AAUW Reacts to U.S. Census Data on the Gender Wage GapSeptember 12, 2012
FOR IMMEDIATE RELEASE
Lisa Goodnight, firstname.lastname@example.org
Elizabeth Owens, email@example.com
Pay Gap Still at 77 Cents, Should Be a Wake-up Call
WASHINGTON — The American Association of University Women (AAUW) today expressed disappointment over just-released census data that show no progress is being made to close the gender wage gap. The widely used statistic that women earn 77 cents, on average, for every dollar men earn was updated this morning by the U.S. Census Bureau. The pay gap, based on the 2011 Current Population Survey, remains at 23 cents.
“We’re not making any real progress — the gender wage gap essentially has not budged for a decade. And the problem is worse for African American women and Latinas,” said AAUW Executive Director Linda D. Hallman, CAE. “We hope that this news serves as a wake-up call. If we keep going at this pace, women will never earn the same amount that men earn for full-time, year-round work.”
AAUW has been at the forefront of research and advocacy on pay equity for many decades. This fall, AAUW will release new research on the pay gap that women face just one year after college graduation.
“Year after year, the Census Bureau and the Bureau of Labor Statistics release data showing that women working full time earn significantly less money than their male peers. AAUW research delves deeper and shows that even after controlling for education, occupation, work hours, and other factors that are known to affect earnings, an unexplained wage gap still exists,” said Christianne Corbett, the lead author of the forthcoming report.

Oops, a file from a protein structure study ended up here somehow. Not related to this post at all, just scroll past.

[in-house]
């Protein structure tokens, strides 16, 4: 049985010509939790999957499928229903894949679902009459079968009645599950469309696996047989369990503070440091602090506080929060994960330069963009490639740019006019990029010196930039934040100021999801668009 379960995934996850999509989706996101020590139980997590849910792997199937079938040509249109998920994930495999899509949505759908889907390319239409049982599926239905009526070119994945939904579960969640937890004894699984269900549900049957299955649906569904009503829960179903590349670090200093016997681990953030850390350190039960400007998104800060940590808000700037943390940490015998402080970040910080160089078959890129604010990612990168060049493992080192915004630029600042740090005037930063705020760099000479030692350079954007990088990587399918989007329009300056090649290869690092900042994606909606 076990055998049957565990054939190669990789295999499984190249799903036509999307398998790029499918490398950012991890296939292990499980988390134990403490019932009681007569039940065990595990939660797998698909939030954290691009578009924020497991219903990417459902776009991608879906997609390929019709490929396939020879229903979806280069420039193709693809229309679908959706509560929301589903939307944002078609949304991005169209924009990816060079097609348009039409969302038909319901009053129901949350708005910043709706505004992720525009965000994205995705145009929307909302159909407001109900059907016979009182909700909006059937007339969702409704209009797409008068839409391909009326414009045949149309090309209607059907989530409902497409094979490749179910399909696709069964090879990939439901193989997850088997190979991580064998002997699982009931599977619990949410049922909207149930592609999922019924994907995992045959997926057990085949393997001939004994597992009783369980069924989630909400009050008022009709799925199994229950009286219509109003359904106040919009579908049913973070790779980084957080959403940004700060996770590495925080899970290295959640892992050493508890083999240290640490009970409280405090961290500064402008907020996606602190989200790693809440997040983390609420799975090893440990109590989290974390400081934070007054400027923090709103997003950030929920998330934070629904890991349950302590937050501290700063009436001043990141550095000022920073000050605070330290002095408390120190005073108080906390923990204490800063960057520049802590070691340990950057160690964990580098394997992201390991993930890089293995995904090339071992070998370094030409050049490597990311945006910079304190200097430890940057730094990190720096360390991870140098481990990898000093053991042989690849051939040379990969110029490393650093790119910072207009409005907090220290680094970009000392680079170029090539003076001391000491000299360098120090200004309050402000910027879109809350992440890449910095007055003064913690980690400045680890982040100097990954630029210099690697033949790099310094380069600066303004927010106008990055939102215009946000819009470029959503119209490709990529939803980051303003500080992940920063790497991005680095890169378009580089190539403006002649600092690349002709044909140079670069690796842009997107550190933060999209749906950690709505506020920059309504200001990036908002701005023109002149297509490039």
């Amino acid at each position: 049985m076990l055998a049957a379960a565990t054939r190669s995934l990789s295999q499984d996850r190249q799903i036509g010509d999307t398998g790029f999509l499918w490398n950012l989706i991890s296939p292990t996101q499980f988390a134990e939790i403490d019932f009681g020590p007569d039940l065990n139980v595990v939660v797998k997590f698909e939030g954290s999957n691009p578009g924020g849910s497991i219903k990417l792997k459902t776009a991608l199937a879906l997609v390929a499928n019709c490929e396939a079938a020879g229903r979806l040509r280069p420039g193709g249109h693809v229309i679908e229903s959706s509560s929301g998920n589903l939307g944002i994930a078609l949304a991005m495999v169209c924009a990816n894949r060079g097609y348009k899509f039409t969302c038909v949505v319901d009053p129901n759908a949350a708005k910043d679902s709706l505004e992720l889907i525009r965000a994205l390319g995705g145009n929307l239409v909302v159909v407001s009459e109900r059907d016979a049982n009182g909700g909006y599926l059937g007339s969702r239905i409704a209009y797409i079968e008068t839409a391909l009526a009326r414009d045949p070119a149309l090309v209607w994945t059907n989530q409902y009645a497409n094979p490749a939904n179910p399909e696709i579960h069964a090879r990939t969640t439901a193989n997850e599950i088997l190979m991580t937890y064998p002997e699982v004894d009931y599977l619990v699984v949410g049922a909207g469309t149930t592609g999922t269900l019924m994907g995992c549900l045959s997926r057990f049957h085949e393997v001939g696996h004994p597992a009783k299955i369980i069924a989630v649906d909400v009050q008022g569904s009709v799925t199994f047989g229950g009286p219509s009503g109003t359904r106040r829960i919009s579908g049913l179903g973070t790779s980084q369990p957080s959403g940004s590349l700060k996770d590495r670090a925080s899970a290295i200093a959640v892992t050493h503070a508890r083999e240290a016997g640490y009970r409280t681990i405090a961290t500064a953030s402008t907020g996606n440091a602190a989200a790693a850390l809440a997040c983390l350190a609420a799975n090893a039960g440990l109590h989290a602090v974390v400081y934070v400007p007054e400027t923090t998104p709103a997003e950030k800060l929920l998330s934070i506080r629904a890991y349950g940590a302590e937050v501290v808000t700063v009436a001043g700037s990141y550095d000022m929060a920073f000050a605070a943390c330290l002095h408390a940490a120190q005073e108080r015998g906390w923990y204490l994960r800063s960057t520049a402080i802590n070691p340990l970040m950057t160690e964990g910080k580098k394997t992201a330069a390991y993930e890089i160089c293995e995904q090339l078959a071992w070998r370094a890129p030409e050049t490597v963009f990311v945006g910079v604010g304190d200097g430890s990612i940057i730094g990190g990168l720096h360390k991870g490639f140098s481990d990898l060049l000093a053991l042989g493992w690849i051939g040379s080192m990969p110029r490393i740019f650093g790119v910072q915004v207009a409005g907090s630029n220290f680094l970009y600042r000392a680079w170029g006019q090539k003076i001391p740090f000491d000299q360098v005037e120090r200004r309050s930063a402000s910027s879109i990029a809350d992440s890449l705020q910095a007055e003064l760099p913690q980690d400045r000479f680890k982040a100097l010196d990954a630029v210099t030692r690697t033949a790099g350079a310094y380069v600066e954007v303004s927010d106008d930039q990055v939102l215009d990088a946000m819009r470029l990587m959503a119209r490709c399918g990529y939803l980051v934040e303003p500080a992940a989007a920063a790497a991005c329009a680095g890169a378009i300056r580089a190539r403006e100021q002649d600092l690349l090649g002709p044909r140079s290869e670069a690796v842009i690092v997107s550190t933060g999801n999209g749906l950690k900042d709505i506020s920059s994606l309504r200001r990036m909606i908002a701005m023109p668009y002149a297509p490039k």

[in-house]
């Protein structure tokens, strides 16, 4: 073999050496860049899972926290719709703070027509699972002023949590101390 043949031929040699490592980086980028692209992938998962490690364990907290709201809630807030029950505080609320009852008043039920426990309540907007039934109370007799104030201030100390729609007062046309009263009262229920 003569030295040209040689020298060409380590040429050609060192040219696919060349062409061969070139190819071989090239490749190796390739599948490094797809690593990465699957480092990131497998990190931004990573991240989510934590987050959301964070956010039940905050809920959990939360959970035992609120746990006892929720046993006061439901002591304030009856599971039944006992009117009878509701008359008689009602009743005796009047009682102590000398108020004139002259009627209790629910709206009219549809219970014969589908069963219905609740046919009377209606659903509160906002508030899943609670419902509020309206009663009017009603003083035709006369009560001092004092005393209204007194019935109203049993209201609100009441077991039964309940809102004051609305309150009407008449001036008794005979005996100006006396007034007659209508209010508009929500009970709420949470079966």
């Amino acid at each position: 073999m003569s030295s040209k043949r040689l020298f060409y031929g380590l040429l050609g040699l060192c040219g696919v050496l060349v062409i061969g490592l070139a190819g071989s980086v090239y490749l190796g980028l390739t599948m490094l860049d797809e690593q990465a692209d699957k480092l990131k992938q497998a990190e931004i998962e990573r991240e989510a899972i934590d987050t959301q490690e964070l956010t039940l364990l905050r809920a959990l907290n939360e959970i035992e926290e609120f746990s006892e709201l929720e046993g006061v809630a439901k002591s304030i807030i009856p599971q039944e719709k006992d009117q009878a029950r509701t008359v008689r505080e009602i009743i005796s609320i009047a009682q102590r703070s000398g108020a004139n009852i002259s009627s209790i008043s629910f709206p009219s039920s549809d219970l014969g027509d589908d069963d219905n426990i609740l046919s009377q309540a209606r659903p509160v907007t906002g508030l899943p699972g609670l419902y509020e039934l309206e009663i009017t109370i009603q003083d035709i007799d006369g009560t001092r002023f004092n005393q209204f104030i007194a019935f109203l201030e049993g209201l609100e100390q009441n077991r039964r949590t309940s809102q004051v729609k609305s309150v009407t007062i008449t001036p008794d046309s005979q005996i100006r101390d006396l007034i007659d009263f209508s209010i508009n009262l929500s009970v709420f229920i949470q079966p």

AAUW has also led the charge for stronger pay equity legislation. AAUW lobbied hard during the fall of 2010 and again in the summer of 2012 for the Paycheck Fairness Act, which failed in procedural votes in both the Senate and House. As Hallman said in June, “When women are paid less, it hurts them and their families, and it undermines the U.S. economy. How lawmakers can turn down this commonsense economic policy is truly a mystery.” The White House continues to express broad support for the legislation.
“The new census numbers demonstrate that the pay gap is distressingly stagnant and quite frankly is here to stay if policy makers don’t take decisive action. Wishing the gap away won’t make it so, and blaming women’s choices has been thoroughly debunked,” said Lisa Maatz, AAUW director of public policy and government relations. “Women who struggle every day with the effects of unfair wages will take their outrage to the polls. Legislators who’ve been blocking fair pay bills should be looking over their shoulders because voters will remember in November — and it’s women who will decide this election.”